8347: Reginald Dixon - Garlick Grandfather
Picture of grandfather in frame - alongside the picture are medals. Medals - left to right - standard First World War medals - one is the 1914-15 star, the Gold one is the Victory medal and the third is the Defence medal. General Service Medal when he was in Palestine around 1923; then Second World War medals because he stayed in. He was in, then he left and came back again after his wife died. He went back twice because when his wife died which was in the fifties, he had been out for four or five years and he went back again. Looked at full service record to confirm when he started, joined the navy. His Second World War medals the Star and the Defence and Victory medal again and his Naval long service medal with bars because he's done, not sure how many years for that. Looked back at his service record to confirm, front page states he joined in 1914, 11th June, just before the start of the First World War. He was an armours apprentice, became an armourer's mate, and armourer and then a gunner. Main thing known about grandfather was that he was at the Battle of Jutland on HMS Benbow. Gillian showed a percussion cap from HMS Benbow.
Then they showed a brass ship that had the names of the ships he had been on. Discussed HMS Warspite and that there is now going to be a submarine named the same. Grandfather was based in Plymouth. On the Benbow, he was based in Scotland because that is where the grand fleet was. He came down to Weymouth. He was on HMS Hood, fortunately, not when it was sunk. When he left the navy, he was in Plymouth. When his wife died and he went back in he was at Drake where he was helping the reserves for four or five years. He was on Benbow for the Battle of Jutland. He was about 16/17 then. Was born in 1895. Benbow was not taking much part in the action. Was not attacked but was firing at the German fleet. Because he had not seen anything like this happen, so he was below, but went up on deck to see what was happening and the flash from the main armament going off burned his face. Left him with a permanent red nose. So he made the percussion cap himself out of a 1lb star shell.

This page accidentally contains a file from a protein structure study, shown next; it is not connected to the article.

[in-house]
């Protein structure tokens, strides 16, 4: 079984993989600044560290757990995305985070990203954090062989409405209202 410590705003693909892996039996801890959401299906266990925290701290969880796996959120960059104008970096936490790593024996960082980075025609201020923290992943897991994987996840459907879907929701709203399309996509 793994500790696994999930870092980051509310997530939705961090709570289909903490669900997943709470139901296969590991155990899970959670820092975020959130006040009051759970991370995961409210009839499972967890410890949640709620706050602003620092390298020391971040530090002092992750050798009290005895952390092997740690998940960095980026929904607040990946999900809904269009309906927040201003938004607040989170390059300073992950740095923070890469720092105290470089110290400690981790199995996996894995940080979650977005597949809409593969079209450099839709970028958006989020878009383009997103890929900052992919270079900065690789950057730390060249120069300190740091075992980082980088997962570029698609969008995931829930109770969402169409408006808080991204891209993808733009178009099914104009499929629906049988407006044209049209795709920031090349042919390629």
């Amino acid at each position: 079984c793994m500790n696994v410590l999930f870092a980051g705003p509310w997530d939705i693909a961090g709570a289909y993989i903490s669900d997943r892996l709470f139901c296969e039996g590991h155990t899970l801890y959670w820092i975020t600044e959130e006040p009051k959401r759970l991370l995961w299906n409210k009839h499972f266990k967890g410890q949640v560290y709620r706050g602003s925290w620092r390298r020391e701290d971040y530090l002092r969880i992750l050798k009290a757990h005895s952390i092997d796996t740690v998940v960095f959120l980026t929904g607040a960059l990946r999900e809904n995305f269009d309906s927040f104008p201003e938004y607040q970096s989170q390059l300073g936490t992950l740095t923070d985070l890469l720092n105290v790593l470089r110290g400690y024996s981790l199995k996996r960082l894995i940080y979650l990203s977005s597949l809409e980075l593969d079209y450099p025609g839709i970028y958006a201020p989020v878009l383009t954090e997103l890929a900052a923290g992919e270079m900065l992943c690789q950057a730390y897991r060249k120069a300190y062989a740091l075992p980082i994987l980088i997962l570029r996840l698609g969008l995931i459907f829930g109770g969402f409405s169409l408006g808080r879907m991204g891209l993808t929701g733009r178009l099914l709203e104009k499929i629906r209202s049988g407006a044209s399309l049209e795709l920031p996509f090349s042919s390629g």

Gillian then referred to a transcript, not for publication, the speech of the Admiral Sir David Beatty, Commander in Chief of the Grand Fleet on board HMS Revenge. The transcript is of the speech that he gave to all of the Grand Fleet after the battle. On the 23rd November 1918. Just after the event.
Gillian moved onto the Scouts letters: Lord and Lady Baden Powell, letters dated August 1918, March 1918. Letters from the Boys Scouts Association, Buckingham Palace, signed by Baden-Powell.
He was trying to set up a Sea Scouts group. Gillian says that there is more from the Second world war where he set up a deep-sea scout on HMS Adventurer and he's got this wonderful photo album and diary whilst he was on Benbow. 1918. All the letters were addressed to Dear Dixon. By May 1918 he was considered a scout master.
Discussed whether anything had been done with the Scouts association. Gillian advised that she was going to as there was such a lot of information about how he got to be a scout master. Discussed content of letters. Letters of reference about his skills when trying to set up a scout's organisation.
Gillian's husband advised that he kept all the diaries that he kept when he was out in the Far East. Mainly about the scouts.
Family pocket watch. Names of all those who had served. Not much history known about the watch. Was passed down to Gillian.